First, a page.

Johnnie Walker Gold Label 18 Year Old
More perfect than good
25th Aug 2012
Best price to buy online:
Tasting Notes by WhiskyBee
This is the Scotch that started me on my single-malt journey. That's right, a blend. A couple of years ago, the only Scotch I knew well was Johnnie Walker Black Label. When my supply of Black ran out, I visited the store to replace it, and, having some extra cash that week, decided to spring for some Gold Label. "Gee, this must be REALLY good!", I thought. I decided to read up on J.W. Gold after I purchased it (my dyslexic logic at work), so I went online to find some reviews, started learning about whisky...one website led to another, and I was soon delving into the single malts, never to look back.
This review is based on that same bottle of Gold I purchased two years ago, now down to but a few drams. No doubt some changes and oxidation have taken place. It's also the first taste I've had in several months (and I didn't take any previous tasting notes), so this is a review based on those qualifications.
Nose: The first thing that strikes me is...Johnnie Walker! Dressed up in his Sunday finery, but Johnnie Walker nonetheless. Revisiting it after several minutes of opening up reveals much more. The care and balance that went into this blend become apparent, with layers of flowers, nuts, honey, and a slight touch of peat. A very pleasant nose, to be sure, but already I can sense that it's been fine-tuned past the point of distinctiveness.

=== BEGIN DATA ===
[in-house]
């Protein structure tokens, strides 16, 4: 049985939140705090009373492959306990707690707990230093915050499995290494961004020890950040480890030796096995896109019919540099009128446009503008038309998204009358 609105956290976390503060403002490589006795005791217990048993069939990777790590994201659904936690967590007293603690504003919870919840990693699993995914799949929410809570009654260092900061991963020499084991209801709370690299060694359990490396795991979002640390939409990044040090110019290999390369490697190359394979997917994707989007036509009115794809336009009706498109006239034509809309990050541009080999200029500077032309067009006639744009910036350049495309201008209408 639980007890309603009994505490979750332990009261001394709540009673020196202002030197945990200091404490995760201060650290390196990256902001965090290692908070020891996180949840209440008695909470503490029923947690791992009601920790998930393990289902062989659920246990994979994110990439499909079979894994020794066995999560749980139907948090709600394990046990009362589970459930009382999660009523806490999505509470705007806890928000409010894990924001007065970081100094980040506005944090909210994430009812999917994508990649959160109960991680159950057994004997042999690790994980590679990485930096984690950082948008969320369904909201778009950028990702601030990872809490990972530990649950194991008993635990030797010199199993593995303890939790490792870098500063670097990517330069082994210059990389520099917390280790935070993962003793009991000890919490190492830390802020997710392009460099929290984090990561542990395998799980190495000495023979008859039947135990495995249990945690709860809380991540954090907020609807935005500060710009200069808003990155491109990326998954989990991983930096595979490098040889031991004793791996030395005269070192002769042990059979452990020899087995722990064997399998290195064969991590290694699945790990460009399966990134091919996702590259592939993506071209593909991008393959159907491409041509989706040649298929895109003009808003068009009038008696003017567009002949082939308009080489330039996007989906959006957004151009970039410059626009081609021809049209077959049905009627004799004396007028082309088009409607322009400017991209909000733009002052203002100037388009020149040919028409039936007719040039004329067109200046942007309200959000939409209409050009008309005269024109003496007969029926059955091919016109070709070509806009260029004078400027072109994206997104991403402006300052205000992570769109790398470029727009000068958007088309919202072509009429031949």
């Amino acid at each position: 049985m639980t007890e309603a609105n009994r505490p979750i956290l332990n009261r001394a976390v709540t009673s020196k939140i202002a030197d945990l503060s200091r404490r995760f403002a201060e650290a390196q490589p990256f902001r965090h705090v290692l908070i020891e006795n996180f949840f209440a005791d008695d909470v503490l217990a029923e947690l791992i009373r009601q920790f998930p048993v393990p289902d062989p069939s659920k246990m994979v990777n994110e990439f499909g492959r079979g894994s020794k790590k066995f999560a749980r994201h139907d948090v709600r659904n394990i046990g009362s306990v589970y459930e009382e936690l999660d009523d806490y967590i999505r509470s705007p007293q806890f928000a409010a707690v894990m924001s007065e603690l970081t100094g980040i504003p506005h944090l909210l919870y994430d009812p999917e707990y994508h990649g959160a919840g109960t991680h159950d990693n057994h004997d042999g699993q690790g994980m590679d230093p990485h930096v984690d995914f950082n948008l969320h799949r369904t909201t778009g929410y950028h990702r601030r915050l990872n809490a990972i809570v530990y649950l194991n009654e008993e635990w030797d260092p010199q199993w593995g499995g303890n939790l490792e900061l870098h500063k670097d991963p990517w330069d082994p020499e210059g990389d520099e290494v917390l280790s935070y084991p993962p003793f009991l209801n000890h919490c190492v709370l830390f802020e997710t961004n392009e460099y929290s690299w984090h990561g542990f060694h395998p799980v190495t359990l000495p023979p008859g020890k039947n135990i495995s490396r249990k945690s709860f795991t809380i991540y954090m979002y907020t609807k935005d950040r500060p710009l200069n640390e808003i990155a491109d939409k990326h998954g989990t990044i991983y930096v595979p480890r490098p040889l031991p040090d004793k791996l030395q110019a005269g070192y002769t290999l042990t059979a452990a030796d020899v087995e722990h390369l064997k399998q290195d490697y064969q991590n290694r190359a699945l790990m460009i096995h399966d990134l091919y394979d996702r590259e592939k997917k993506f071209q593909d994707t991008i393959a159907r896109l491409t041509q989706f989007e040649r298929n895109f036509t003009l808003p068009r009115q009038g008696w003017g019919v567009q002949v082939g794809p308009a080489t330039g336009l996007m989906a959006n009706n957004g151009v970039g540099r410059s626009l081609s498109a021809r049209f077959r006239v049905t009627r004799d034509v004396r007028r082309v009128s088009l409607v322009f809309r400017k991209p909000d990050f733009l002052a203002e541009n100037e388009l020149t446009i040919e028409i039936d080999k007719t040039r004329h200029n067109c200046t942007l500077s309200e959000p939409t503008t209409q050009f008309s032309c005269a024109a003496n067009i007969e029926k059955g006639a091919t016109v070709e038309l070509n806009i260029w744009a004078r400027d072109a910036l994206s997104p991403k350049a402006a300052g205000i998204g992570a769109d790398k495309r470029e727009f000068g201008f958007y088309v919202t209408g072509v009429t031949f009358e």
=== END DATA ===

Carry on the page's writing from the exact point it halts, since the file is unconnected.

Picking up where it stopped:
Arrival: Sweeter and nuttier than I recall, with a bit of non-citrus fruit.
Development: Much going on -- candy, spices, malt, honey, peat, and...Fig Newtons, maybe? Layered, but subdued.
Finish: As smooth as you'd expect, with some of the aforementioned sweet notes giving way to a bit of bitter nuts and...well, more bitter nuts. Not the slightest burn as it goes down.
In all, I like this whisky, but I doubt I'll be replacing it on my shelf once it's gone. I can think of at least two dozen single malts on which I'd rather spend the money. J.W. Gold is contrived elegance, and so bloody refined that it's almost boring. Sort of like a photographer's model: beautiful to look at, but no personality behind the airbrushed perfection.
I'm a teacher, so what may seem a relatively high score is but a "B" in my gradebook. Good enough for the honor roll -- but for the price and the hype, it ought to make the Dean's List.